But when the jokes are good, they are cracking. Anthony Cronin, O’Brien’s biographer, considered his skits on, say, Ibsen’s toupée falling into a soup-tureen facetious and impossible to find funny today, but I beg, very much, to differ. To continue the adventures of Joseph Conrad quoted above (and I have to quote at length to give the full effect):

The years had left their mark on Josephine Cumisky. No longer cool, slim nor unhurried, it was a warm-hearted, buxom matron that won the affection of Sand, tired out by a life spent tuning Chopin’s grand piano. The ceremony which united them was a simple affair, the Service being read by Capt. Conrad himself in a chop suey joint in the European quarter. The rest of my story is common history. How they came to live at Hawleigh as paying guests with Ibsen and my father waiting on them hand and foot. How Sand’s tuning key came to take its place with his wife’s goatee over the massive fireplace in the dining hall, where, I understand, they may be seen to this day on payment of a small pourboire to the guide.

‘The rest of my story is common history’ is hilarious, surely, and the word ‘pourboire’ is the flourish of one who can make the English language dance for him (as he could make Latin and Gaelic dance, too). Or try this: ‘It occurs to me that Mr O’Connor’s letter is not intended to be taken seriously. Very well, if it is, but if the presentation of a serious play by Chekhov in the Gate Theatre is to be made the occasion for oafish jokes, then the sooner we get into the war the better.’ Several targets are being hit here: the Dublin cultural scene, the very notion of pedantry, and, with bizarre genius, Irish wartime neutrality (this is 1940). But also, most tellingly, O’Brien himself.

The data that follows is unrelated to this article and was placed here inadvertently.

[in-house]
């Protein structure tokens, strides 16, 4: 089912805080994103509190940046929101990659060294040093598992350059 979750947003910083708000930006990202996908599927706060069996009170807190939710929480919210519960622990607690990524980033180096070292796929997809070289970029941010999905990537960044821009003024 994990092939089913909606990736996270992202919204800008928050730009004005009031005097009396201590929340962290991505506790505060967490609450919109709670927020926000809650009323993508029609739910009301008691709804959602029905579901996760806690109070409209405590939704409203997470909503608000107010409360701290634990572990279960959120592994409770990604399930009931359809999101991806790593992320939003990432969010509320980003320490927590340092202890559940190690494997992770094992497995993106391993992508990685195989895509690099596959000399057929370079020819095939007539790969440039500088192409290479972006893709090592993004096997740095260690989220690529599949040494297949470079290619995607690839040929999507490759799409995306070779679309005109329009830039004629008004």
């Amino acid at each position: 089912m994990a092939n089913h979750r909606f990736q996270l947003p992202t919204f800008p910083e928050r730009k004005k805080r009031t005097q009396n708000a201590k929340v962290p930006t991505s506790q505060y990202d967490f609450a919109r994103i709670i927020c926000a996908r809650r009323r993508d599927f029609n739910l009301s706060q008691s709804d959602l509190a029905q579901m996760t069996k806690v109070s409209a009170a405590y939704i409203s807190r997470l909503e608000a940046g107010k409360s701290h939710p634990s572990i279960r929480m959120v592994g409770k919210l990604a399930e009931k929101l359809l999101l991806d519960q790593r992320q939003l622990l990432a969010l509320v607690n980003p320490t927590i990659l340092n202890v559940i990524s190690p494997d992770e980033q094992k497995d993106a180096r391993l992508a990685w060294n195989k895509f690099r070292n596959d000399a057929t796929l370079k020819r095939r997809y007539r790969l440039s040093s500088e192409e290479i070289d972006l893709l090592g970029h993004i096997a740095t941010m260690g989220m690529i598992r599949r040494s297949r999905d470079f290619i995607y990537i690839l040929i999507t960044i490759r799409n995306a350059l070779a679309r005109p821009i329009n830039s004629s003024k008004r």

O’Brien’s career revived in the last years of his life, and even this magazine can congratulate itself on having played a small part in this, having given him good reviews of At Swim-Two-Birds both on its original publication and on its 1961 reissue, which reintroduced him to an appreciative public; and to this day AS2B remains, I think, the book that people pretend to have read more than almost all others except, of course, Ulysses. (The giveaway is when someone places equal stress on each word, rather than on the second, which a certain well-known historian, whose name I have promised to keep out of this, would do well to remember.)

As is often the case with volumes of collected correspondence, this is primarily a book for scholars, but you don’t have to be too much of an O’Brien academic or obsessive to enjoy this. (There is a letter written by him under his real name, B. Ó Nualláin, in his capacity as a civil servant in the Department of Local Government and Public Health, fully professional and entirely without interest, except insofar as it illustrates that O’Brien could turn the comic tap off so fully no one would expect there to have been one in the first place.)

For scholars, but not exclusively; yet, to close on a sourish note, I wish the editor had had a lighter hand with the footnotes. I really don’t think anyone coming to this book is going to need to be told who Keats, say, or Wordsworth, or Ibsen, were; in fact, I was mildly surprised, by the time his name came up, not to see Shakespeare glossed for the casual reader. And coming, as these footnotes do, under wildly whimsical fabrications about literary figures, you wonder what Flann O’Brien himself would have had to say about them.